Of course, using a digital SLR I now do shoot many more exposures because it is "free" and you have the opportunity to catch the exact perfect moment by clicking off a short burst, and you have the peace of mind knowing you captured the shot by reviewing the images.  But, the fundamentals of good lighting, exposure and composition still apply.  

 

In some ways shooting with film was more fun because you didn't find yourself constantly reviewing the shots you just made, and you were more in tune with what was happening, rather than fretting over the images.

 

Plus, you had the excitement of seeing what was on the film when you got your photos from the lab or when you unwound the film from the developing reel and held that wet strip of emulsion-coated plastic up to the light to see if you might have some good exposures.

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2 hours ago, JL Sargent said:

The biggest difference for me is SPEED. A full frame digital camera is so much faster than those 35mm film offerings I used to use. I have a Kowa 6 med format around here. Not sure I can even load that thing anymore.

 

Speed as in ISO, frames per second, or just generally grabbing the camera and shooting (or probably all of these)?

 

I would push Tri-X to ASA 3200 for sports photography in low light situations.  Tri-X was normally ASA 400, but I would push to 3200 without much graininess and without excessive contrast by using HC-110 developer (1:7 dilution) at 68F for 30 minutes.  Seems like a joke now with the the low light digital cameras hitting ISO 25,000 with great image quality.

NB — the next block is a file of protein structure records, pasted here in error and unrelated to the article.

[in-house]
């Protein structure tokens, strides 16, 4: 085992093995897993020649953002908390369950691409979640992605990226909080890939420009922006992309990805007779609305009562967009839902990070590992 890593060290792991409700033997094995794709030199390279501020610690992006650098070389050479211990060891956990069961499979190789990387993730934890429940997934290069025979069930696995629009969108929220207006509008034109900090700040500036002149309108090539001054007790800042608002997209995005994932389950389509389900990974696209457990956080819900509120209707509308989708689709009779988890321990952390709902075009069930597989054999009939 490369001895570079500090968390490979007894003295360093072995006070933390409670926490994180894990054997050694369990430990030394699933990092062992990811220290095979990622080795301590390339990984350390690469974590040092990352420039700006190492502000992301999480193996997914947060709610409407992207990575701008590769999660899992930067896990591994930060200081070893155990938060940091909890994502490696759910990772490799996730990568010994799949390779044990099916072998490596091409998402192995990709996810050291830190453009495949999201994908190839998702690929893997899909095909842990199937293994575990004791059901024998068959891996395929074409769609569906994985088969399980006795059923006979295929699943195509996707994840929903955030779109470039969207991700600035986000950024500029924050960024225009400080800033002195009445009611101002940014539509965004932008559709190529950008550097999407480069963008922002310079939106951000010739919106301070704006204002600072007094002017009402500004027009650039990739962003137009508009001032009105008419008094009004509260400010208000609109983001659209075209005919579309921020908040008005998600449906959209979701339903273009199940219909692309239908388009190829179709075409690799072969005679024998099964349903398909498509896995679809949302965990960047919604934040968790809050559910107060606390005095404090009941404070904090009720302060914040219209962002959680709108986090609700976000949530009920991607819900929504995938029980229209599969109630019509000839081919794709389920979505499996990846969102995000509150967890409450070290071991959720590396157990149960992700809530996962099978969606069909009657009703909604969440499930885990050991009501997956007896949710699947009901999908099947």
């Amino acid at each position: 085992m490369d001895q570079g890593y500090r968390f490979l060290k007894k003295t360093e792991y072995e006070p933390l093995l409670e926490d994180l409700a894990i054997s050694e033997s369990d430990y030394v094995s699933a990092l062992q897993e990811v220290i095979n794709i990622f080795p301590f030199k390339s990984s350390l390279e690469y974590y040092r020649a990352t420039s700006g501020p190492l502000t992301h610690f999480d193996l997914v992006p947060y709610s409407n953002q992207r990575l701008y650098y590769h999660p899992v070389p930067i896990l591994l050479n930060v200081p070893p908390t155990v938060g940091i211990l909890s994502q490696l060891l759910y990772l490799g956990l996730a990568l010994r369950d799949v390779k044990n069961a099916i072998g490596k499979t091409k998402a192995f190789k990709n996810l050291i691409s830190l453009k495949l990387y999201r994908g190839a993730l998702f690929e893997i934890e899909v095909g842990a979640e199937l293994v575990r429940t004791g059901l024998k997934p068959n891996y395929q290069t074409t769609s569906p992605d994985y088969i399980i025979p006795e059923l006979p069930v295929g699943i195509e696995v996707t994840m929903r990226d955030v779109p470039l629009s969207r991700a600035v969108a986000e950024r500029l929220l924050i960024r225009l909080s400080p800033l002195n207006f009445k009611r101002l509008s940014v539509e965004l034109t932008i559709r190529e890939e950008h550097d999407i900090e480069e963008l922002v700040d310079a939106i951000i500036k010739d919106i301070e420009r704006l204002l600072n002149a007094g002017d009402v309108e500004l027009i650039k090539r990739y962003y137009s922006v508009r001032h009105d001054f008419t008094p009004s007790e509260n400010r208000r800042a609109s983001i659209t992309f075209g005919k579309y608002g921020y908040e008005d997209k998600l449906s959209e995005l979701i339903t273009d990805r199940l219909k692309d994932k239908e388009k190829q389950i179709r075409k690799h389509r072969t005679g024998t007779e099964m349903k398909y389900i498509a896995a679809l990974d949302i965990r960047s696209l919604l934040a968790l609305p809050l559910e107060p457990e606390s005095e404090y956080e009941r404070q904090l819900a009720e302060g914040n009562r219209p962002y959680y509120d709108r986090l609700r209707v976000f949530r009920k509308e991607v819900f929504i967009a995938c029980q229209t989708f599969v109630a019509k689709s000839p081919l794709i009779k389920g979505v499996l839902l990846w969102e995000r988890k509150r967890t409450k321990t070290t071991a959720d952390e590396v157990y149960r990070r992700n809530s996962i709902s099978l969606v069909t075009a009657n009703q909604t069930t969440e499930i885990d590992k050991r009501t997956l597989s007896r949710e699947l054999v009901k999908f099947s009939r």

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5 hours ago, Seadog said:

Speed as in ISO,

 

Exactly. In the 8K to 12K range I'm taking photos in conditions I used to only dream about. This shot was taken at night under really soft 30 year old lighting technology. It took a little bit to get the right lens on the camera but I was happy with the shots.

Autumn2best.jpg

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15 hours ago, Seadog said:

I would push Tri-X to ASA 3200 for sports photography in low light situations.

 

I only did that a few times, I did not develop film and only found one place that would do it, it was usually concert pictures. I had zoom lenses but not the really expensive ones needed for that kind of picture so I cheated with the film speed. Most places do not even allow pictures at shows anymore, all the flashes going ruined I guess. It's funny when you see people using a flash trying to get a picture from across a stadium and can't figure out why the picture comes out black.

 

9 hours ago, JL Sargent said:

Exactly. In the 8K to 12K range I'm taking photos in conditions I used to only dream about. This shot was taken at night under really soft 30 year old lighting technology. It took a little bit to get the right lens on the camera but I was happy with the shots.

Like you said the right lens, fast glass is really expensive, with nikon for example. 50mm 1.8 $125  same 50mm but 1.2 $650, and this is the lowest price of any of their fastest lenses because it's just plain 50mm.

 

I really need to get a new camera body, it's getting a old. With really high ISO it starts to get to much grain, the newer bodies are much better for this. I don't use it very much because of that, only if the choice is, it's no pic or a little grain.